Goofy Horror Films of the 50's: Did They Really Scare Audiences?

Really?
The springloaded cat technique is as old as the hills and its still being used. It is getting so I can watch a movie. Listen to the suspenseful music (Usually the only thing suspenseful in the scene is the music) wait for it to do its crescendo with the fake scare… count to three and wait for the real pop out bogeyman to attack.

There are very few horror movies these days. Gore has replaced suspense and atmosphere, and quite frankly I’m gored out… being disgusted isn’t always the same as being horrified.

Those weren’t really “goofy horror films” made for a young audience. They were big studio, big director top-of-the-bill features that happened to be scary. In some cases, REALLY scary. There’s no comparing The Haunting with Horror of Party Beach.

Likewise, and I was born in 1975.

It might be a hijack of this thread, or it might be a natural evolution of the discussion, so I’ll mention it here, and let groupthink determine whether or not it should be taken to a new thread, so…

What, in your opinion, is the oldest movie that is still legitimately scary?

The best answer, I think, from beginning to end, is 1963’s The Haunting. (Forget the remake from 1999; it’s dogshit.) 1960’s Psycho has some good stuff, but it’s so well known that the surprises don’t really work any more; it’s entered the collective mind. The Haunting, by contrast, is fairly unknown, and still has the power to freak people out.

Alternatively, if that’s the metric, then for sheer freakout value, Browning’s Freaks, from 1932, has a couple of sequences that haven’t lost their skin-crawling power despite being 76 years old. The bulk of the movie is a stodgy melodrama that the modern audience sort of snickers at, but when it gets really roaring, it’s still legitimately disturbing.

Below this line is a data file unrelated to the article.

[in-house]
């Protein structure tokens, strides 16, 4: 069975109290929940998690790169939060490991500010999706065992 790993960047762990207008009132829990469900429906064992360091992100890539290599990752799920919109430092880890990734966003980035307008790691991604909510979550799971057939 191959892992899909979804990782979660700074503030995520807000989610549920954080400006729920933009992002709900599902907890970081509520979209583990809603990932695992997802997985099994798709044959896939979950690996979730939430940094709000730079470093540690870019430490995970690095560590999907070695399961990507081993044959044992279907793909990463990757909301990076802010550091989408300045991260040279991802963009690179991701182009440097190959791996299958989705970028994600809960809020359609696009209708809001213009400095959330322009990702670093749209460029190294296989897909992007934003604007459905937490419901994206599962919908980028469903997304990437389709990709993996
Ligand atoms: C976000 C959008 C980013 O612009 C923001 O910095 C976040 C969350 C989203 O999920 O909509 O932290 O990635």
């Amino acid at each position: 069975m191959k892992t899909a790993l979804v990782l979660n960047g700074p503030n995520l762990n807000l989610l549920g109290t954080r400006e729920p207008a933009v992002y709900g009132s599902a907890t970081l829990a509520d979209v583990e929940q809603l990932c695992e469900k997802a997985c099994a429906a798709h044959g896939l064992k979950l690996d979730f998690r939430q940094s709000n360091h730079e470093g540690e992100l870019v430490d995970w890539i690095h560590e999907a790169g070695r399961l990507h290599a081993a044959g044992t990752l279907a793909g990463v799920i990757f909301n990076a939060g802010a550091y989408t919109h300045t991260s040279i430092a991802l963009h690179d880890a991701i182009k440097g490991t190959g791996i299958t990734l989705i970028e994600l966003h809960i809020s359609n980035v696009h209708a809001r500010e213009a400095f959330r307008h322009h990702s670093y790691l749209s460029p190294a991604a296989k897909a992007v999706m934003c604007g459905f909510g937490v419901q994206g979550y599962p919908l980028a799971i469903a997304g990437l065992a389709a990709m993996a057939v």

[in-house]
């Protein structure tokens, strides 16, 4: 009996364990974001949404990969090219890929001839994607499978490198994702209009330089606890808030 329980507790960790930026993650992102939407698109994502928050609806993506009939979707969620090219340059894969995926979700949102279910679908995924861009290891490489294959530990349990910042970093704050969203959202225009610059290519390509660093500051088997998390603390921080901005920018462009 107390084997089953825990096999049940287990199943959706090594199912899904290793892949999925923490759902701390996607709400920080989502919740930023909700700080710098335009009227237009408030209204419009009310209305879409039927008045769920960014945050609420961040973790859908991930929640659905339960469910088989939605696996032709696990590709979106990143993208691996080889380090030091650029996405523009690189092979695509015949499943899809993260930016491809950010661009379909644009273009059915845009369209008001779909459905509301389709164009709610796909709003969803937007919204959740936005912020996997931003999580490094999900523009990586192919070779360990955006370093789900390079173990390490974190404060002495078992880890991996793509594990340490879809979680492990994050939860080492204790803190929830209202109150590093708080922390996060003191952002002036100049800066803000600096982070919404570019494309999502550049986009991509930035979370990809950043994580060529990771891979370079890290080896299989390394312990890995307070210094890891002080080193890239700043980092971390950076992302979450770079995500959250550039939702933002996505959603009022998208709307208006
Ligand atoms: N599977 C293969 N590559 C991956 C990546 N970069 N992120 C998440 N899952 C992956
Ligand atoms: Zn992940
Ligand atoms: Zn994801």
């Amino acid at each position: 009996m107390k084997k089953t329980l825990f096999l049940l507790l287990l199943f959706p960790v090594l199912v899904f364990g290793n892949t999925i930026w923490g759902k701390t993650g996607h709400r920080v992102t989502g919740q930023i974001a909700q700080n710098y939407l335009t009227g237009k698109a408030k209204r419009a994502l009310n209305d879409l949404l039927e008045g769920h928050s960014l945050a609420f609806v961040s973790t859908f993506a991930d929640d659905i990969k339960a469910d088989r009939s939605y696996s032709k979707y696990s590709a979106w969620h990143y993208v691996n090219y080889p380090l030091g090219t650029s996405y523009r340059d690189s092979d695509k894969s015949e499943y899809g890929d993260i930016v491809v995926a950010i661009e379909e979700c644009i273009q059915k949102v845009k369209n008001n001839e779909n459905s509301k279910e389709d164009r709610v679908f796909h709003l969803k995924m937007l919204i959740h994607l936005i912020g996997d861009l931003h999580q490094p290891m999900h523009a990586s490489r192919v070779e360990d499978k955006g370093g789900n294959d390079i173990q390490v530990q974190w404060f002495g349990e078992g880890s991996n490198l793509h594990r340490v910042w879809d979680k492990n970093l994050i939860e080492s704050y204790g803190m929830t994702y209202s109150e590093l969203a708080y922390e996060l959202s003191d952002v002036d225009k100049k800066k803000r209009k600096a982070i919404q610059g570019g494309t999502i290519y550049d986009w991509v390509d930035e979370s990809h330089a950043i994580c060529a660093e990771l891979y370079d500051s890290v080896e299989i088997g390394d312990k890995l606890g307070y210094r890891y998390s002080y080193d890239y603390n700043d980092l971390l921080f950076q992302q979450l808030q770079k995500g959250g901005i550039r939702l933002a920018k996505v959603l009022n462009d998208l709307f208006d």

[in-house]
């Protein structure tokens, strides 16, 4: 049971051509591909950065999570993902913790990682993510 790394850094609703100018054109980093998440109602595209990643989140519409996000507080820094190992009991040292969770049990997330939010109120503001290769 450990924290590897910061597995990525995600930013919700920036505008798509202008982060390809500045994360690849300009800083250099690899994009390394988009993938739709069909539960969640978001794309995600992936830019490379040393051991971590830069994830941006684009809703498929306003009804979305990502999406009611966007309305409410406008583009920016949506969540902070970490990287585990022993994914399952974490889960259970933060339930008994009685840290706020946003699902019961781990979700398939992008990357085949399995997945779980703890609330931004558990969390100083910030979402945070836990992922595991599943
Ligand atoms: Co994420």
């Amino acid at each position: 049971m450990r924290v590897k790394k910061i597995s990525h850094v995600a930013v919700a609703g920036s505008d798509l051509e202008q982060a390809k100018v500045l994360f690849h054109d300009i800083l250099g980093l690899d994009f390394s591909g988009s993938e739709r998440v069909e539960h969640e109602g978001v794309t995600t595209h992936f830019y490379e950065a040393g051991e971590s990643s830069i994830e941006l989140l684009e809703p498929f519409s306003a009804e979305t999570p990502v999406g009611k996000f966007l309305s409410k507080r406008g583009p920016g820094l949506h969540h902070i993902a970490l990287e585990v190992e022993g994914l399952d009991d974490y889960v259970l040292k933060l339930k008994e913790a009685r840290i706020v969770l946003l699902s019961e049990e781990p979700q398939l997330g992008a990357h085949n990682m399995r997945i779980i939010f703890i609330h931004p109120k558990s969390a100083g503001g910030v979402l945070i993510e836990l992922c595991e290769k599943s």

Likewise Nosferatu from 1922. A lot of it, as you would expect, is dated. But every now and then, it suddenly channels an otherworldly something that makes your hair stand up.

It’s only intermittent, though, which is why I’m sticking with The Haunting.

Anyway: new thread, or carry on here?

Gooble! Gabble! One of us! One of us! <shivers>.

I was a young kid and I watched “The House On Haunted Hill” on the ABC 4:30 Movie.

Scariest thing I’d seen at that time, and I slept with my little sister that night. (so that I could throw her at the monster and get away if I had to - no, I’m not proud of myself, but I was a survivor.)

The original Dracula was great. Then came the Mummy, the slow creature that just kept on coming. The device that still makes zombie movies work. The original “The Thing” was very good. The original “War of the Worlds” should have won an academy award.
The flying saucer movies came when the newspapers ran front page stories on sightings every day. “They Came from Outer Space”,Attack of the Mole People", “Destination Earth ',The Day the Earth Stood Still” and others came when the sightings were radio and TV lead stories.